The Puerto Rico Professional Boxing Commission is lucky that Juan Manuel Lopez doesn't have a huge mainstream following in the U.S. If he did, the commission would be getting battered after its ridiculously harsh suspension of the former featherweight champion.
Following a 10th round stoppage defeat at the hands of Orlando Salido on March 10, Lopez accused referee Roberto Ramirez Sr. of gambling during an interview with Showtime's Jim Gray.
On Tuesday, the Puerto Rican commission suspended Lopez for a year, fined him $10,000 and ordered him to do community service work. There are men convicted of serious crimes who don't receive such stiff sentences.
Top Rank's Bob Arum, who promotes Lopez, was none too happy about it, calling the move "outrageous." Arum, who said Lopez was diagnosed with a concussion after the hard fight, should not be blamed for his words when he was clearly in the throes of post-match trauma.
"I think it's outrageous what they did to this kid and makes zero sense," Arum said. "You can not and should not punish someone for saying stupid things when they're being interviewed only seconds after they were concussed. It's the commission's fault for allowing him to be interviewed. What were they thinking? It's nuts.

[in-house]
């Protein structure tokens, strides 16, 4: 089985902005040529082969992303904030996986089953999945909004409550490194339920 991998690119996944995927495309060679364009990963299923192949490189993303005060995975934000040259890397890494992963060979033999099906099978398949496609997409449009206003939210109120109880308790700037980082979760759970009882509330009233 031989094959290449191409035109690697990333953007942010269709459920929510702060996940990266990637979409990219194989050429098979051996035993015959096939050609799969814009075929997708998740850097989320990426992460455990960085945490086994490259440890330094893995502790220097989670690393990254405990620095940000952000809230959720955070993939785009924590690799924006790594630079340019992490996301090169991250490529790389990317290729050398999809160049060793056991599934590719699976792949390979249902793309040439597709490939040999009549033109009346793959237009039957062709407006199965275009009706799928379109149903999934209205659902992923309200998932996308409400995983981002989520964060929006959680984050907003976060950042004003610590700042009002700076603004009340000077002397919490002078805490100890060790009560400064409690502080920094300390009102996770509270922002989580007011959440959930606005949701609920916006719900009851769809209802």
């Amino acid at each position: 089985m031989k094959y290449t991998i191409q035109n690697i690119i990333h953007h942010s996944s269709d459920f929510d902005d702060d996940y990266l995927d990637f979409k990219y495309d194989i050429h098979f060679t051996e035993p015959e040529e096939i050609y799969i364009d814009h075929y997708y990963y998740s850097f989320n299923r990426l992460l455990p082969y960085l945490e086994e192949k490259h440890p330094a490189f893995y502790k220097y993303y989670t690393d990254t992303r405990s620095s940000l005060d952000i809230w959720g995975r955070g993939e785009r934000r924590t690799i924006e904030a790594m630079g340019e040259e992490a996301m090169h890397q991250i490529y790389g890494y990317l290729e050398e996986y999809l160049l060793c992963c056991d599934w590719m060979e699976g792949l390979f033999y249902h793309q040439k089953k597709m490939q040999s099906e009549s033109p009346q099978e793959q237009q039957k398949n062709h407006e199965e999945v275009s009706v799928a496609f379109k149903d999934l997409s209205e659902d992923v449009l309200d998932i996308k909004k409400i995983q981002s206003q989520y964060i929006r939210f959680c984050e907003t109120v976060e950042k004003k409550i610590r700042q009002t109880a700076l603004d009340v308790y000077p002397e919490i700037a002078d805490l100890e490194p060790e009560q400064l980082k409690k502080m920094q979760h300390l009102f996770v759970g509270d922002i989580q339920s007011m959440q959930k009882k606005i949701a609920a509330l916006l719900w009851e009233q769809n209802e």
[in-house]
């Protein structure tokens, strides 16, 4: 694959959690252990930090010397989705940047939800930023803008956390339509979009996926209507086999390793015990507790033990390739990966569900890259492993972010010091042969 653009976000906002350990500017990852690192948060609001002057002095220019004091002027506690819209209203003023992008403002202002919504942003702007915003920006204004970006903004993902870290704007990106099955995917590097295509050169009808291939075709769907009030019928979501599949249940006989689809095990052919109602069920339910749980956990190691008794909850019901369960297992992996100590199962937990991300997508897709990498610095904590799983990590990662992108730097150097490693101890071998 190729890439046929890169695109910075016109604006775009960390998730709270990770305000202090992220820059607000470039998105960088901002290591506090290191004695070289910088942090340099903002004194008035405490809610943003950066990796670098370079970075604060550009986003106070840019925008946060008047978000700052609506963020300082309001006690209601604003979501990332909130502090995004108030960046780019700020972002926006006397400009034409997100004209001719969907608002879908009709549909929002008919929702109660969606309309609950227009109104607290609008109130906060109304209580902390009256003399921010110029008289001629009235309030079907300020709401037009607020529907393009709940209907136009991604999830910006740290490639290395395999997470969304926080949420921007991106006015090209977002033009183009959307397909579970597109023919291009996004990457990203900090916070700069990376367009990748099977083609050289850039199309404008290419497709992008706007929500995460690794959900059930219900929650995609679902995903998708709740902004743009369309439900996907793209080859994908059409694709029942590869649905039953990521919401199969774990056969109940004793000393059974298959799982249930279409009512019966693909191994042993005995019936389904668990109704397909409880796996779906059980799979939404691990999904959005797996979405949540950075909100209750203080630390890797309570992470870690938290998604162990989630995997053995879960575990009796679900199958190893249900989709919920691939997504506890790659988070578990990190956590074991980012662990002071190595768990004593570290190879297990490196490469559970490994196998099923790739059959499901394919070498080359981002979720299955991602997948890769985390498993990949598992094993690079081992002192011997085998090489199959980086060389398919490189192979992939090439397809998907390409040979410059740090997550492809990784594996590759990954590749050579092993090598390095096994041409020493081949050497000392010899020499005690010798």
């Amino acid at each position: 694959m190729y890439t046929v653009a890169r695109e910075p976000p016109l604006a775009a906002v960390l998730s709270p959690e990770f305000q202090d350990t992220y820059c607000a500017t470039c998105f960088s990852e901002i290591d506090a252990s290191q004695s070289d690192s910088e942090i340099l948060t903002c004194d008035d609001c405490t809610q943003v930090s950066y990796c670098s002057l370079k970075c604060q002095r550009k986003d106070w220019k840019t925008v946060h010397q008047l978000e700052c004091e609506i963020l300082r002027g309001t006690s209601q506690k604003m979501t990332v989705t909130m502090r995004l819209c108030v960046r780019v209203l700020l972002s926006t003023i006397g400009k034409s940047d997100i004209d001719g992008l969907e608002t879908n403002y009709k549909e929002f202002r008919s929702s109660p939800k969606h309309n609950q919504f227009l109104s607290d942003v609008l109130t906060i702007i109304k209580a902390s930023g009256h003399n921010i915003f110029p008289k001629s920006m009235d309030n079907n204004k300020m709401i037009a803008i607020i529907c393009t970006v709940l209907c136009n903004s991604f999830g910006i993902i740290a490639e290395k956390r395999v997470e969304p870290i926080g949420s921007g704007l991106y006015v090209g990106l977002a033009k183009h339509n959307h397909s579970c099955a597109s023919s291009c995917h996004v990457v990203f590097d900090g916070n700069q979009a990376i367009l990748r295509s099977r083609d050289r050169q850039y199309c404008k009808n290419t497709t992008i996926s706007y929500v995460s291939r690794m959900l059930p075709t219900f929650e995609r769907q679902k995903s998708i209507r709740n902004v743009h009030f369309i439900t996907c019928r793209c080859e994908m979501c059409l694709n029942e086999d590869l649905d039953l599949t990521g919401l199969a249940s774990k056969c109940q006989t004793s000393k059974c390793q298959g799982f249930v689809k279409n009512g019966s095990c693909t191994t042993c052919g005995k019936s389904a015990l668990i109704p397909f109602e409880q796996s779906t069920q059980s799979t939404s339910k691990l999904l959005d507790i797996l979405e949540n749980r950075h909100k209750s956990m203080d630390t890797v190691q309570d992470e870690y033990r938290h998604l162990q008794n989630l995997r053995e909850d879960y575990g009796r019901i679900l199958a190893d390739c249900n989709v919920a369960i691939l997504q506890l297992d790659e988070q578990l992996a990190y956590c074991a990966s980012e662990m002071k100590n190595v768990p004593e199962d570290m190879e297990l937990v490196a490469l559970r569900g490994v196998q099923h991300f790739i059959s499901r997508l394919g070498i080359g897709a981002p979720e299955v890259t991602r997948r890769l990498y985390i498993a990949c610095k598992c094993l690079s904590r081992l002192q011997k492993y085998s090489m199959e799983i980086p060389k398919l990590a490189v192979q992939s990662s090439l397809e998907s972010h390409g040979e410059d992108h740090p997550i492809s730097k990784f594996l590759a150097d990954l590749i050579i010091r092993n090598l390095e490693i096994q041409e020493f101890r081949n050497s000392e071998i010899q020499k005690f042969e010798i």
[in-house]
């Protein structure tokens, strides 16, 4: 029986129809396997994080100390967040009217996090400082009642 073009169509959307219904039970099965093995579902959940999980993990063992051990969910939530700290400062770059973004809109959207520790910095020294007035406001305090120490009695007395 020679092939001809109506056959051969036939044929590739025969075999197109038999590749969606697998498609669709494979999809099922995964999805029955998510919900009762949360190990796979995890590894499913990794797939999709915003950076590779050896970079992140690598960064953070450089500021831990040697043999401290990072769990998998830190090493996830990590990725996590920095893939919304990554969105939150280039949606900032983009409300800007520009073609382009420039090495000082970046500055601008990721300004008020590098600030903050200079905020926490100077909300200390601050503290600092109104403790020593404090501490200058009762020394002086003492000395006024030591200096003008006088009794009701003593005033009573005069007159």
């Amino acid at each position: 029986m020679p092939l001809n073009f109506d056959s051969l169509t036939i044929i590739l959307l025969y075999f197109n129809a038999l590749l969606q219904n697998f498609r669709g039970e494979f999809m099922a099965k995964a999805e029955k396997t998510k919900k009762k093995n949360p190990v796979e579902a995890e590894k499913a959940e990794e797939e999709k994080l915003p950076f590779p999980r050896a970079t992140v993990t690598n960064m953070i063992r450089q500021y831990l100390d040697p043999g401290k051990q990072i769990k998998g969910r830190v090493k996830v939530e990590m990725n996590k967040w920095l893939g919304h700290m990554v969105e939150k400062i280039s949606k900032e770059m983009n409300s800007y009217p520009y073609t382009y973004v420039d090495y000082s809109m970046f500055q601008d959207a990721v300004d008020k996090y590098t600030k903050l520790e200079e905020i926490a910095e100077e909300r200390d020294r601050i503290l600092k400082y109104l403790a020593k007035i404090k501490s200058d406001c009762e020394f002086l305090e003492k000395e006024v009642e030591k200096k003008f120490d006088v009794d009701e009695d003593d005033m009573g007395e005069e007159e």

"Legally, he can't be responsible for what he says in that condition. If it was the next morning, or a few days later, after the effects of the concussion had passed, that's one thing. But this is a guy who suffered a serious injury. Look at the NFL and how seriously they treat concussions. These are nothing to [expletive] around with and here, you have the commission trying to suspend a kid for something he said in that condition? Ridiculous."
There has to be more to this story than meets the eye, because while what Lopez said was wrong, it doesn't come close to meriting the kind of punishment he received. He's already apologized twice, but he was treated as if he robbed the biggest bank on the island.
Lopez plans to appeal the suspension, but if it is not overturned, he'll be banned from boxing in the U.S., since other states will recognize the suspension.